Global challenges and engineering

Deborah Greaves, Professor of Engineering

Deborah Greaves, Professor of Engineering, writes about the challenges facing our planet, and how the creation of a new School of Engineering can make a powerful contribution to regional, national and international priorities.

“Even the mechanical engineer comes at last to the end of his figures...face to face with the discrepancies of nature and the hiatuses of theory… With the civil engineer...the complexity and fitfulness of nature, are always before him. He has to deal with the unpredictable, with those forces (in Smeaton’s phrase) that are subject to no calculation and still he must predict, will calculate them, at his peril.”

The words of Robert Louis Stevenson beautifully capture the essence of engineering: the synthesis of scientific knowledge to find creative, practical solutions to challenges in the real world, and for the benefit of mankind.

Today, we are no less short of challenges. The impacts of climate change, and the interwoven issues of energy security, energy equity and environmental sustainability, for example, are all global in scale, complex in nature, and multidisciplinary in their requirements.

The UK government has offered a fresh take on some of these societal issues, setting out, within its Industrial Strategy, to improve living standards and economic growth through increasing productivity and driving growth across our country. It places stress on the need to build upon our research and innovation excellence with particular attention to areas such as clean energy, robotics and autonomous systems, biotechnology and medicine, and transformative digital technologies that include supercomputing and advanced modelling. 

This presents many opportunities for the south-west of England and South Wales. Indeed we have existing expertise in many of these emerging fields of technology, an observation recently highlighted by the Science and Innovation Audit. In particular, the unique mix of maritime heritage, natural marine resources, and the physical infrastructure and track record associated with existing high-tech marine industries presents an ideal location for the establishing of a world-leading marine renewables test-bed. Indeed this has been achieved through the installation of the Wave Hub, the creation of FaBTest and COAST (Coastal, Ocean And Sediment Transport laboratory), and the formation of the research partnership PRIMaRE. The aim is to support the nascent MRE (marine renewable energy) industry, leading to the commercialisation of world-changing technologies. In turn, these developments will have synergies with underpinning technologies and digital specialisms such as artificial intelligence and robotics, big data, and environmental modelling. But sustained growth in these industries will require commensurate development of the human capital to fuel expansion.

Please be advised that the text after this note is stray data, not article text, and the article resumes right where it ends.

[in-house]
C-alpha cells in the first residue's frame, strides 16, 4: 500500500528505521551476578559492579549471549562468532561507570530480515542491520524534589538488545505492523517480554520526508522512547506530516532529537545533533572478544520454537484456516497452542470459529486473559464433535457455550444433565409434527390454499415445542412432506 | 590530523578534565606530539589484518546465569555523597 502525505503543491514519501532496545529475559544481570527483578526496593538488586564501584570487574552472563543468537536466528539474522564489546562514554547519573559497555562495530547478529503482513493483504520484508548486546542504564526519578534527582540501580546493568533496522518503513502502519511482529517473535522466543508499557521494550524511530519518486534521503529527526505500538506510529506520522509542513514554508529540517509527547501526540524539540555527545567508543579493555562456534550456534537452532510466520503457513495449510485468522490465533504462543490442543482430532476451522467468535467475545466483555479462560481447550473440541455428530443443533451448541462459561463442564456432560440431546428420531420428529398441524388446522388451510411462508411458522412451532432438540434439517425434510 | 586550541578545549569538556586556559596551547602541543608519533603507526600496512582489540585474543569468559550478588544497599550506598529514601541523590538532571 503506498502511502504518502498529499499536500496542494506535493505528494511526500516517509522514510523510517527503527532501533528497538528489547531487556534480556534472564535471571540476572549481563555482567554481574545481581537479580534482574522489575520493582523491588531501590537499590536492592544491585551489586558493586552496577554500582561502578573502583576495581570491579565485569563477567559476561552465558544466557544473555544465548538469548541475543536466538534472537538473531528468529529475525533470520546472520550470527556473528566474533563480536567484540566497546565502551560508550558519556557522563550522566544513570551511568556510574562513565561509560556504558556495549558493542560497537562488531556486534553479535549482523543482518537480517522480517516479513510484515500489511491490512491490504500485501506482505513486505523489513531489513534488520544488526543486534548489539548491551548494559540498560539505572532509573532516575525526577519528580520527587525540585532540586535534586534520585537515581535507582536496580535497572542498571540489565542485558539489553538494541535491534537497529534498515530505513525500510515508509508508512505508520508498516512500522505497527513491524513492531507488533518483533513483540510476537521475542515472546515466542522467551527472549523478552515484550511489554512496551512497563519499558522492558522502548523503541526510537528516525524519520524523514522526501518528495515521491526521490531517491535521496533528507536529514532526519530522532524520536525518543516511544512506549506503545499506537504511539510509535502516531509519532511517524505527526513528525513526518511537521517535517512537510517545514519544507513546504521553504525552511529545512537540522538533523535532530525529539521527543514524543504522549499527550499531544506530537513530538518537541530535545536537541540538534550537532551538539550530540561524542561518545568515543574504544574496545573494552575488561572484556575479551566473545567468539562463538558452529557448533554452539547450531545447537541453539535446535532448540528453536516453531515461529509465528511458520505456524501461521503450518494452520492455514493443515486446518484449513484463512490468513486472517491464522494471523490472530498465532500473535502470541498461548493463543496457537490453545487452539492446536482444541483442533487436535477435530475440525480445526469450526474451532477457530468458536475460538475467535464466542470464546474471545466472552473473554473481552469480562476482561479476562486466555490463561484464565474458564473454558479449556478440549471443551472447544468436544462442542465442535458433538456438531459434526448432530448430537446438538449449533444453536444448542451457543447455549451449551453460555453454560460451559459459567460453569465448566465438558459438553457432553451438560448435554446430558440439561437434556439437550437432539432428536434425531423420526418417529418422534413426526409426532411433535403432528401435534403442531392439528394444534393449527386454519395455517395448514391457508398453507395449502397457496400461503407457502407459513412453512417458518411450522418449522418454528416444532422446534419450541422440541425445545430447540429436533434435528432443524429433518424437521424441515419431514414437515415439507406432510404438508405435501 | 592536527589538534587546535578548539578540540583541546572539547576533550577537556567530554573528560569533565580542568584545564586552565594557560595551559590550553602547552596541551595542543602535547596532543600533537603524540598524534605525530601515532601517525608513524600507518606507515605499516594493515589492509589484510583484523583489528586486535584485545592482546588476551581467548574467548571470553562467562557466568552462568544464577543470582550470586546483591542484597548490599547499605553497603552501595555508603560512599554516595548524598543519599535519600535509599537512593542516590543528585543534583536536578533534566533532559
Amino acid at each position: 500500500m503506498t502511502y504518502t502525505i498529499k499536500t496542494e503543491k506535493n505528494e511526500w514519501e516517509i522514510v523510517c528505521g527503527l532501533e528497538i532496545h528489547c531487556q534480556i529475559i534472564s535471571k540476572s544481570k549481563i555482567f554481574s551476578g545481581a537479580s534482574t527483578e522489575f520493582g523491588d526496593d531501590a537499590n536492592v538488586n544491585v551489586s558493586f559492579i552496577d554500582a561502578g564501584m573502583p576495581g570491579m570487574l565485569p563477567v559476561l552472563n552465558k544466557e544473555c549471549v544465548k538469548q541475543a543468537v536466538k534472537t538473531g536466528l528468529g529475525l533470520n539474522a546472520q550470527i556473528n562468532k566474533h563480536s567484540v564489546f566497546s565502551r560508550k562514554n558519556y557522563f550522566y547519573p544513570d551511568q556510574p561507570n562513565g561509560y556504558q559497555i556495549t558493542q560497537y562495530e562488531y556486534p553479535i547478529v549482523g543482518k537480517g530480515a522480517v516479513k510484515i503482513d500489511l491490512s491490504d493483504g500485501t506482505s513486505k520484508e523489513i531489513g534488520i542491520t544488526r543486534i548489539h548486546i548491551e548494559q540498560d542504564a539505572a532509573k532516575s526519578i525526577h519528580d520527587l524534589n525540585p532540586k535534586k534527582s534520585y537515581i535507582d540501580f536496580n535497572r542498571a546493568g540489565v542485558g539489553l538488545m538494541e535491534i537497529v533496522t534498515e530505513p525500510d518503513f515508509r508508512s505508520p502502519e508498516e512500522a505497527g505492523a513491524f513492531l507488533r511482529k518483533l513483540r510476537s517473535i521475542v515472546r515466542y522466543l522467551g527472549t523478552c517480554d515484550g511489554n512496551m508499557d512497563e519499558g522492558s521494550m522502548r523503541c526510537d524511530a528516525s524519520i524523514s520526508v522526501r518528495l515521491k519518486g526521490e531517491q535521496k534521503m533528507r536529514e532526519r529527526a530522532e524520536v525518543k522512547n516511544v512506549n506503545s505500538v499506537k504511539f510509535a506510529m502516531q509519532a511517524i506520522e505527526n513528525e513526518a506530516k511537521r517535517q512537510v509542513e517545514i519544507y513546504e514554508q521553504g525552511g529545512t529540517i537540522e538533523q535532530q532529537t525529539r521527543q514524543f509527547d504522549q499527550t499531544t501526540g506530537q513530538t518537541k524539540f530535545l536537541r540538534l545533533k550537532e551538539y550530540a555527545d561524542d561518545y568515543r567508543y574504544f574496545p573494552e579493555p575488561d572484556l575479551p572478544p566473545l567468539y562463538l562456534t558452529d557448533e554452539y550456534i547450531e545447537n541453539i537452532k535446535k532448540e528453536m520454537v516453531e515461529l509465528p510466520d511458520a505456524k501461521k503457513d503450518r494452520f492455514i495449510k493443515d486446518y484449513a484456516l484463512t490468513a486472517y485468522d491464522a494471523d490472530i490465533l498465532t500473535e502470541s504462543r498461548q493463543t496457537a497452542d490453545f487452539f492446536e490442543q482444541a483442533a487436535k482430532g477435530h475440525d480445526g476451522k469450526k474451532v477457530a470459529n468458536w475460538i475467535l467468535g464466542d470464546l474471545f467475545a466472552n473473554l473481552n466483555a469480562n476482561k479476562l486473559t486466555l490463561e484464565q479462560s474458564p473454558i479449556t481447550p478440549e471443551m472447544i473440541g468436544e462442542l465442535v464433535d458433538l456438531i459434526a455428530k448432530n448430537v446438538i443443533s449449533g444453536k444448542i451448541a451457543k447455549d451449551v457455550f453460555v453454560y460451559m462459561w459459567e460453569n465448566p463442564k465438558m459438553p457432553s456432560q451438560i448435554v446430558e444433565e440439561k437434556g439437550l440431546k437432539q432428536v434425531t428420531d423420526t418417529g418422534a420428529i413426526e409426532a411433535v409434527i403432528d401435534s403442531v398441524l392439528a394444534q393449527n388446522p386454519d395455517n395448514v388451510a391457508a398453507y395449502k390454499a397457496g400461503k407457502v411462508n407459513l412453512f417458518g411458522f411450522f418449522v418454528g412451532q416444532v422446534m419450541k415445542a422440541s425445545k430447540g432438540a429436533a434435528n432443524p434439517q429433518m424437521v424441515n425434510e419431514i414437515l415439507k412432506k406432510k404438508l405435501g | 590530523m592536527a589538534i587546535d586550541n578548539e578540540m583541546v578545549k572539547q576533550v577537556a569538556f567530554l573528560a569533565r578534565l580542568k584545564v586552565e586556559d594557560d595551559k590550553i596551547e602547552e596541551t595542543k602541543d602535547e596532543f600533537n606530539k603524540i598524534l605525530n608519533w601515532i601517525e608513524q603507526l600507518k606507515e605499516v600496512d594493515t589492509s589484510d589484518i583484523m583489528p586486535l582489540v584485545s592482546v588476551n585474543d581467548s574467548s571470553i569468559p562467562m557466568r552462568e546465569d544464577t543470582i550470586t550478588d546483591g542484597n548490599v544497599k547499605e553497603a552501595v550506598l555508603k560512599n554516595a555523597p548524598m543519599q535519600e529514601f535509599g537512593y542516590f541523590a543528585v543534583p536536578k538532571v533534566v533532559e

And this is where we come in. 

Last year, we launched a new School of Engineering to satisfy the objectives: to create engineers fit for the 21st century, and to partner our industries in research and innovation. 

The first objective is critical to success. There is a widely acknowledged shortage of engineering graduates produced each year, a number estimated to be as high as 20,000 annually, according to the Royal Academy of Engineering. We run five undergraduate degrees:  mechanical engineering, marine technology, civil and coastal engineering, civil engineering, navigation and maritime science. The latter has been the historical focus of our education since the Plymouth School of Navigation was founded in 1862. We also offer postgraduate MSc programmes in civil engineering, coastal engineering and marine renewable energy (jointly with the School of Biological and Marine Sciences). This year we launched a new MSc Advanced Engineering Design programme and have plans for other new titles that reflect our specialisms and are directed at the needs of industry. Indeed, we pride ourselves upon having one of the largest industrial advisory committees of any UK university. It actively supports our programmes with placement opportunities, site visits, contributions to teaching, and mentoring of our students. It also helps us to ensure the relevance of our programmes to employers.

Then there is the second aspect – industry collaboration. The school provides research and development expertise and facilities for industry to access commercially and through collaboration in teaching and research.

The world-class COAST laboratory, and concurrent growth of the coastal engineering and MRE research area, are great examples of how teaching, research and commercial work can be combined to benefit one another. A sustainable coastline is critical to the UK, as is developing MRE sources as an alternative to hydrocarbon-based energy. Through the COAST lab and its activities, the coastal engineering team is making a major contribution to advancing MRE feasibility and to related ocean and coastal engineering in the UK, and to training new experts in the field. 

We have ambitious plans to further improve our facilities and provide our students and researchers with innovative and exciting environments in which to study and work. This includes the development of a new home for Engineering – a building to house flexible laboratory spaces in a multidisciplinary collaborative environment, where research, teaching and commercial activities share and grow together in the same space. 

Our aim is to create a new learning environment to encourage our engineering students to work across discipline boundaries with their contemporaries and be mindful of their future role as graduate engineers working with our industrial partners. We believe that this will lead to innovative, resilient graduate engineers, who are equipped to face down the challenges posed by a 'complex and fitful nature', taming them through calculation and prediction.